Do I Need To Speak Spanish?

speak spanish

So Is Puerto Rico a Spanish-speaking country?

The answer is absolutely, yes! But does this mean you’ll have a hard time communicating in English? No.

Of the close to four million (4,000,000) Puerto Ricans, residing on the islands, latest statistics say 95% speak Spanish and only 20% speak proficient English.

Unless Puerto Ricans find themselves with no other choice, English is seldom used in general conversation. Most schools, colleges, and universities teach both languages, but the focus is on Spanish. In just about all situations, expect to be spoken to in Spanish first.

For someone who doesn’t speak Spanish, being greeted in Spanish can be a little scary. No worries, though. You will find it quite easy to get by with a few words and some minimal understanding. The first thing you will encounter on the island is Puerto Rico’s own version of Spanish. You will often be greeting not with a “hello” (hola), but with a shortened version of “good morning” or “good afternoon.” A simple buenos or even buenas is the most popular way to say hello in Puerto Rico. Simply reply with the same.

In the Puerto Rican capital of San Juan and the big cities and most of the places close to the tourist hubs, people who work and reside there are bilingual. Even in the suburbs or outskirts of the cities, most Puerto Ricans may not be able to talk back and respond, but they’d understand English and be able to help you with anything you may be looking for or asking about.

So … do I need to speak Spanish in Puerto Rico? Yes and No.

No, if you have neither the time, inclination nor the resources to pursue learning Spanish as a 2nd or a 3rd language. On the other hand, if you knew how to speak Spanish, you’d be able to negotiate and haggle prices on items for sale. In a Spanish restaurant, you’d be able to experience more of the authentic Spanish cuisine, because you’d be better able to describe and read about the food that interest you. And should you get lost in some unfamiliar, out-of-the-way place, you’d find your way back easier, asking around, if you knew how to speak Spanish.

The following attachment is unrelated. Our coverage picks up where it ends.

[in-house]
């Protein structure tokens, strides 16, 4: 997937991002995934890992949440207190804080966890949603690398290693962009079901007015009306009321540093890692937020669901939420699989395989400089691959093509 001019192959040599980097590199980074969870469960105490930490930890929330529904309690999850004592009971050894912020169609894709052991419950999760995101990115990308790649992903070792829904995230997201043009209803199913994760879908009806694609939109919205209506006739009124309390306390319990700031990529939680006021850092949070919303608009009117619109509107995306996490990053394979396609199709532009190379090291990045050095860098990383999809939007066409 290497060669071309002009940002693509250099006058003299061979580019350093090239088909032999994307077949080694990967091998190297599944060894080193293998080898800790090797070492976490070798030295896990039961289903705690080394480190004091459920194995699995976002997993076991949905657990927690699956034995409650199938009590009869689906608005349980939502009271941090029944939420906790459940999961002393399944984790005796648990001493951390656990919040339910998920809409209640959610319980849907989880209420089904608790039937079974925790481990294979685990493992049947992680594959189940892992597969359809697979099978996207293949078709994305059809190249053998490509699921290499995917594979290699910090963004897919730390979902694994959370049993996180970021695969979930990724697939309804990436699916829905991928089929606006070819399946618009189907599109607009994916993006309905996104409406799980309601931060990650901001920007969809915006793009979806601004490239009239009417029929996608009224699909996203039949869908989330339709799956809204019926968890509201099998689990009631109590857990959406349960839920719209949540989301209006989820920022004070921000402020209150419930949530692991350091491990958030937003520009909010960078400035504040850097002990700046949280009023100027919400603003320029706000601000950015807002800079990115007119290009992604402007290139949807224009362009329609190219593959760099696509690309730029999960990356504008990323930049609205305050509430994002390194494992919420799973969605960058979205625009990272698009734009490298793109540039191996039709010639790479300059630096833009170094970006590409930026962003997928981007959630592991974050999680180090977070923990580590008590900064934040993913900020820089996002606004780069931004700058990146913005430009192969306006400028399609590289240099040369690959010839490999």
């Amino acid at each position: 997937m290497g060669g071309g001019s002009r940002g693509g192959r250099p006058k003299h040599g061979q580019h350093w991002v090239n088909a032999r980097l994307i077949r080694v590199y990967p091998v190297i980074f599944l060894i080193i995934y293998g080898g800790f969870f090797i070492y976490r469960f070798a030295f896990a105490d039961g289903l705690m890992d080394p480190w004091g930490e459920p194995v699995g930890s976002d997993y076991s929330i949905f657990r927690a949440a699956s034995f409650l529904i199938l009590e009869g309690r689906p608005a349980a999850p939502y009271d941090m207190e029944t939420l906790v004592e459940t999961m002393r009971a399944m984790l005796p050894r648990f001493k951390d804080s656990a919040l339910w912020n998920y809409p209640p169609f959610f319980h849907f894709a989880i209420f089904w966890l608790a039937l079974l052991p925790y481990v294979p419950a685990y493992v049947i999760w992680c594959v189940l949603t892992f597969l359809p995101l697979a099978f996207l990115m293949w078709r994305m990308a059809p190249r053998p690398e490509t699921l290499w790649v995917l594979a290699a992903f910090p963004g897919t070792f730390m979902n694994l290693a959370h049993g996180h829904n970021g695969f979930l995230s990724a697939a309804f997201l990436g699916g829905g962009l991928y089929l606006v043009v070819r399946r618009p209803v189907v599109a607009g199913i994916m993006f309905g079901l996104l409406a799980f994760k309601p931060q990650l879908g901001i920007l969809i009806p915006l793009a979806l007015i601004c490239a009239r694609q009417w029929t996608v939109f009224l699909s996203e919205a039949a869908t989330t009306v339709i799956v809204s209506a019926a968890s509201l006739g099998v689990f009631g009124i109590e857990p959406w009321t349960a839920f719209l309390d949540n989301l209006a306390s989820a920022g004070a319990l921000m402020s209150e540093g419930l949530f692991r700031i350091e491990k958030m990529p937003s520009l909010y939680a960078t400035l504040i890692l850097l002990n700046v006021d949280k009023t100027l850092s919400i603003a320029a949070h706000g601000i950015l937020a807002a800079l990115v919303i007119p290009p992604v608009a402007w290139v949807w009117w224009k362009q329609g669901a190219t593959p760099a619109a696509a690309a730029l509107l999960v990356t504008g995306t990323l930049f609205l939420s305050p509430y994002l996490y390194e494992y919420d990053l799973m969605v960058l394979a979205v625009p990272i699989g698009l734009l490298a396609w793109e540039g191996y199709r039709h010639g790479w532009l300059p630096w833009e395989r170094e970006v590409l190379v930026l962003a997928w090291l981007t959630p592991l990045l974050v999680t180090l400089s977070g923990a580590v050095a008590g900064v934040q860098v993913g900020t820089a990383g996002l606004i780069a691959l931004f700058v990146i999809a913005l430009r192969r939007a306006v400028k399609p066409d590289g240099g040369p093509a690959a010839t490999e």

Spanish is a beautiful language. Learning it while living and traveling in Puerto Rico can only enhance your stay and make it more pleasant and exciting. It’ll also make immersion into some Puerto Rican culture a lot easier.

If you don’t know Spanish and you plan to live here, you will need someone to help negotiate, make general appointments, phone calls and speak to contractors (cable installers, home repair people, gardeners, etc.) on your behalf. Most general administration staff in medical offices are Spanish speaking as are blue collar workers in general.

Common Spanish sayings to know in Puerto Rico:

Hello — Hola

Please — Por Favor

Thank you — Gracias (more often pronounced Gracia)

Yes – Sí

No — No

How much is it? — ¿Cuánto es? / Cuánto cuesta?

Do you speak English? — Habla inglés?

I don’t understand — No comprendo

Please speak more slowly — Hable lento, por favor

I’m sorry — Lo siento

I don’t know — No lo sé

Airport — Aeropuerto

What time is it? — ¿Qué hora es?

Bathroom — Baños

Street — Calle

The Beach — La playa

Good Morning — Buenos Dias/Buen Dia (or simply Buenos)

Buenas Tardes – Good Afternoon (or simply Buenas)

Good Night – Buenas Noches

How do you say — Como se dice?

Some terms native to Puerto Rico:

Gringo — white foreigner

Borinqua — term for native Puerto Ricans

Rican — Short for Puerto Rican

Reggaeton — A type of music that originated in the Caribbean islands characterized by rough monotonous rapping in Spanish over a reggae beat. Daddy Yankee is one of the most well-known Reggaeton artists.

I hope this guide helps you getting around Puerto Rico! Do you have something to add? Join the discussion below!


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